The preclinical and a phase II trial find that these patients can benefit from HER2-targeted Trastuzumab or Trastuzumab-emtansine (T-DM1), an ADC consisting of trastuzumab linked to the tubulin-binding agent DM1 via a stable thioether linker (Hayashi et al., 2015). Except for DM1, another cytotoxic payload monomethyl auristatin E (MMAE) (Sheng et al., 2021) is also established linking to the HER2 antibody. Comparing with other ADCs targeting Nectin-4 and TROP2, which are expecting results from phase III trials, HER2-targeted ADCs (Trastuzumab Emtansine, RC48-ADC) are still in earlier stage of development, but more promising ADCs are emerging and will be competitive as basic therapy for advanced urothelial cancer (Mollica et al., 2020; Sarfaty and Rosenberg, 2020).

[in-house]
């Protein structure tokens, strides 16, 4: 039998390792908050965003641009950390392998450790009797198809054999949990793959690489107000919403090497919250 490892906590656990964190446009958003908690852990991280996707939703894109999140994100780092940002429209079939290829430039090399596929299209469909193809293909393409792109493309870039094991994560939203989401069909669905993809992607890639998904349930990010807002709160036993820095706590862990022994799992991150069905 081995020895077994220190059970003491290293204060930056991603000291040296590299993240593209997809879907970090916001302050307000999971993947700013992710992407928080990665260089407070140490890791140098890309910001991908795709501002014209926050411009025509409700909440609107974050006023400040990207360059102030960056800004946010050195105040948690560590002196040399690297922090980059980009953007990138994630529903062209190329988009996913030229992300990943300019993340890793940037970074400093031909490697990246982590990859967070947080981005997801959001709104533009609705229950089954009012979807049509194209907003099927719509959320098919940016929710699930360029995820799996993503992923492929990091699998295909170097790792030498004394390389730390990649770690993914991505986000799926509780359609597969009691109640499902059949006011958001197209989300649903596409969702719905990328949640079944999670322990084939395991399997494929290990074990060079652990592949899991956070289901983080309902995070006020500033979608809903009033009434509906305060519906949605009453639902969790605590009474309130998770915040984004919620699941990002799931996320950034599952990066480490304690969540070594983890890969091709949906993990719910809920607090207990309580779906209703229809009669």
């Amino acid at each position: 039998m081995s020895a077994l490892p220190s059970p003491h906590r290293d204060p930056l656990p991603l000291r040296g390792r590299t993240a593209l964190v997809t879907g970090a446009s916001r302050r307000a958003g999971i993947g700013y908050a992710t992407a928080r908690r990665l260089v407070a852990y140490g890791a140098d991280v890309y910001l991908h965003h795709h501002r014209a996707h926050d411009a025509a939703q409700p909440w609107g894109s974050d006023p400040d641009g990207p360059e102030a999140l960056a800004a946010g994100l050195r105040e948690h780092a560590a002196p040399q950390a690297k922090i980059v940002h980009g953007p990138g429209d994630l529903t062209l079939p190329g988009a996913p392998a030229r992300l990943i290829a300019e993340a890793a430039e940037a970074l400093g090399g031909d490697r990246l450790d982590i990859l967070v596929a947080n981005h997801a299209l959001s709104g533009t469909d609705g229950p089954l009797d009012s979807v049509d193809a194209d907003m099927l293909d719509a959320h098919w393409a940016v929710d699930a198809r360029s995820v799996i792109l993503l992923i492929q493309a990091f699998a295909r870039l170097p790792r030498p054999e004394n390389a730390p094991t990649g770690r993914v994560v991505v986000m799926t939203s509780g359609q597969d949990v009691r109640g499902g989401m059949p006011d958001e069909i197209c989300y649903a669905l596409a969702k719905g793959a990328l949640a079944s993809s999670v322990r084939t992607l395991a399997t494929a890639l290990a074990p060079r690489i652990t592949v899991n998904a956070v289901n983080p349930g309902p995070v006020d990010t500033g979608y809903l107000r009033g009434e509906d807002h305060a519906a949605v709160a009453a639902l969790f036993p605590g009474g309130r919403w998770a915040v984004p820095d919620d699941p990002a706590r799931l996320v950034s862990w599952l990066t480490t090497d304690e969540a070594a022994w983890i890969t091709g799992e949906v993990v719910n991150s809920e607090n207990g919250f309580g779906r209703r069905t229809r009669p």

Pertuzumab, also a recombinant humanized anti-HER2 IgG1 monoclonal antibody, binds to the extracellular dimerization domain of HER2 and inhibits the ligand induced HER2 heterodimerization. Pertuzumab has a synergistic effect with Trastuzumab in multiple types of cancer. Investigation of Pertuzumab as a therapeutic option in bladder cancer patients with HER2 mutant is still ongoing (NCT02091141).

Conclusion

Recently, the systemic therapy of urothelial cancer developed rapidly, including chemotherapy, immunotherapy, targeted therapy, antibody-conjugated therapy, and other treatment methods. The novel treatment rapidly entered the first-line metastatic urothelial carcinoma (mUC) candidate list after the success as a second line option, then furtherly entered the exploration of the perioperative treatment of MIBC. Various treatments for mUC have achieved great success. In recent years, the FDA has approved immunotherapy, FGFR inhibitors, and ADC drugs (EV) for the second-line treatment of mUC.